(Reuters) – A physician with Doctors without Borders who returned from West Africa recently and developed potential symptoms was being tested for Ebola at a New York City hospital, health officials said on Thursday, setting off fresh fears about the spread of the virus.
The doctor was identified as Craig Spencer, who was working for the humanitarian organization in Guinea, one of three West African nations hardest hit by Ebola.
Spencer, 33, developed a fever and gastrointestinal symptoms and notified Doctors Without Borders on Thursday morning, the organization said in a statement.
City health officials were alerted, and Spencer was transported from his Manhattan apartment by a specially trained team wearing protective gear, the New York City Department of Health and Mental Hygiene said in a statement.
Mayor Bill de Blasio said test results on the doctor would be made public, possibly late on Thursday evening.
“It is our understanding very few people were in direct contact with him,” de Blasio said at a news conference. “Every protocol has been followed.”
The health department said it was tracing all of the patient’s contacts to identify anyone who may be at potential risk.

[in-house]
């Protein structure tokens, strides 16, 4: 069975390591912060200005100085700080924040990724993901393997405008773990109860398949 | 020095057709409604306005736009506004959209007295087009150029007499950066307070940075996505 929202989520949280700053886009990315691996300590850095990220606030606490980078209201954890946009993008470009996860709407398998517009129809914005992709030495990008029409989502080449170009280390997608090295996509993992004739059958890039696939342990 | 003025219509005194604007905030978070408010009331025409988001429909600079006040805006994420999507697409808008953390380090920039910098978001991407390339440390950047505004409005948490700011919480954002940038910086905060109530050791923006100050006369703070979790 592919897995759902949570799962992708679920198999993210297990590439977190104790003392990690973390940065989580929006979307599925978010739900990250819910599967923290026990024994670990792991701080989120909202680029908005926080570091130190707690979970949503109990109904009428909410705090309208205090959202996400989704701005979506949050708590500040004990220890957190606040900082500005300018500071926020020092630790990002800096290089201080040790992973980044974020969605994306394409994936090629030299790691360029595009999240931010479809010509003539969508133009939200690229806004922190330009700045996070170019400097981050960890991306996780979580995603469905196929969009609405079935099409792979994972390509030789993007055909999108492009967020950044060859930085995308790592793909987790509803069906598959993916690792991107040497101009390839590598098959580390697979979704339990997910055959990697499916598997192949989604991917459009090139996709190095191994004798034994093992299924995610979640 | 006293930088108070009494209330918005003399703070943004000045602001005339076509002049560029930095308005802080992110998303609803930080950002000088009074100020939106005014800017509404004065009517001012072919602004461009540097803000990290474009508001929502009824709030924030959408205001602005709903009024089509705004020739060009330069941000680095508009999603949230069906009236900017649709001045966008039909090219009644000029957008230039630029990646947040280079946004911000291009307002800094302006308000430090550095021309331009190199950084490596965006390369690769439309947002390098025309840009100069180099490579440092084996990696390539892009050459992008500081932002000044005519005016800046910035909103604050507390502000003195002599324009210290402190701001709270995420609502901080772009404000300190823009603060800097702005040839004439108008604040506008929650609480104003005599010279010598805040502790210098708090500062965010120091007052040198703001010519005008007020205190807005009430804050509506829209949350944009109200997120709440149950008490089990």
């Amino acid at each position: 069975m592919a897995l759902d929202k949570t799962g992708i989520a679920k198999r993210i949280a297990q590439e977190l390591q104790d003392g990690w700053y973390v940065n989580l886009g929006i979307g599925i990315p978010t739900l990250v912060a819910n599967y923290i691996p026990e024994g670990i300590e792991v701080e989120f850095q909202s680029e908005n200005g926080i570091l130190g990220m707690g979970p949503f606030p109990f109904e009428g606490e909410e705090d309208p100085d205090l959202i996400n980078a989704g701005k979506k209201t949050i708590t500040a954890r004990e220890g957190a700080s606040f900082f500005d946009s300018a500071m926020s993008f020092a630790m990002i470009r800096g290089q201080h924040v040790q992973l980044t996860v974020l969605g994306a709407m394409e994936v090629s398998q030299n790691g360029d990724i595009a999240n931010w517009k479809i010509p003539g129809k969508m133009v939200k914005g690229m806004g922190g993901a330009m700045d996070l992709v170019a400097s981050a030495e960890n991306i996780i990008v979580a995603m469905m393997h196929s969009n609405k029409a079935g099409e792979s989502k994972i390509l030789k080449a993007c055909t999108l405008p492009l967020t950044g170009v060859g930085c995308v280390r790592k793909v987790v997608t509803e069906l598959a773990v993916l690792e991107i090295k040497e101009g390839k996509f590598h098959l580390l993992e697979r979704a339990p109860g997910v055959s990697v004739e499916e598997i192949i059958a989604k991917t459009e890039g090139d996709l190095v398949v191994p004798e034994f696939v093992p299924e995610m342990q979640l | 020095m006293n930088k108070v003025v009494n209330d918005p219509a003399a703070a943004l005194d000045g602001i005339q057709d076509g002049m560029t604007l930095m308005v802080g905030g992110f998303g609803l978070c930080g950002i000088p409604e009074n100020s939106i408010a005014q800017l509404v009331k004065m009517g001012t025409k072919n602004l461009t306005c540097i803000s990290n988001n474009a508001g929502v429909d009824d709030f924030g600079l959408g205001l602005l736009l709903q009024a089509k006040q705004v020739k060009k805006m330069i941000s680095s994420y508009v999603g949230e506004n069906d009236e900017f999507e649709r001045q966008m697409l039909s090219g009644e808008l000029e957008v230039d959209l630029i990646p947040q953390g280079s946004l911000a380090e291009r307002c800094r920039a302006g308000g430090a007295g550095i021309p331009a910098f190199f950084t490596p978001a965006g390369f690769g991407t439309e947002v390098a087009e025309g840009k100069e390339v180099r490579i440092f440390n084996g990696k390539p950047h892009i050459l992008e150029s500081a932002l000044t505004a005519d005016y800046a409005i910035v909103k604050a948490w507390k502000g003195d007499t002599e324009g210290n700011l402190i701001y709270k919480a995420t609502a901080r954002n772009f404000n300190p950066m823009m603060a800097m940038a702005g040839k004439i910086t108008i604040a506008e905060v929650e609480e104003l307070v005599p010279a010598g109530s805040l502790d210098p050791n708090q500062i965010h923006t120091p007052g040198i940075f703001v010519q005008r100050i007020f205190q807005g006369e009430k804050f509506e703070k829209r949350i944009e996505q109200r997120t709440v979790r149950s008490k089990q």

Spencer was being treated at Bellevue Hospital, the health department said. The historic city hospital is one of the eight in New York state designated this month as part of an Ebola preparedness plan.
Spencer’s Facebook page, which included a photo of him clad in protective gear, said he went to Guinea around Sept. 18 and then flew to Brussels on Oct. 16.
He has specialized in international emergency medicine at Columbia University-New York Presbyterian Hospital in New York City since 2011, according to his profile on the LinkedIn career website.
Columbia in a statement said he has not been to work nor seen any patients since his return. It called him “a dedicated humanitarian … who went to an area of medical crisis to help a desperately underserved population.”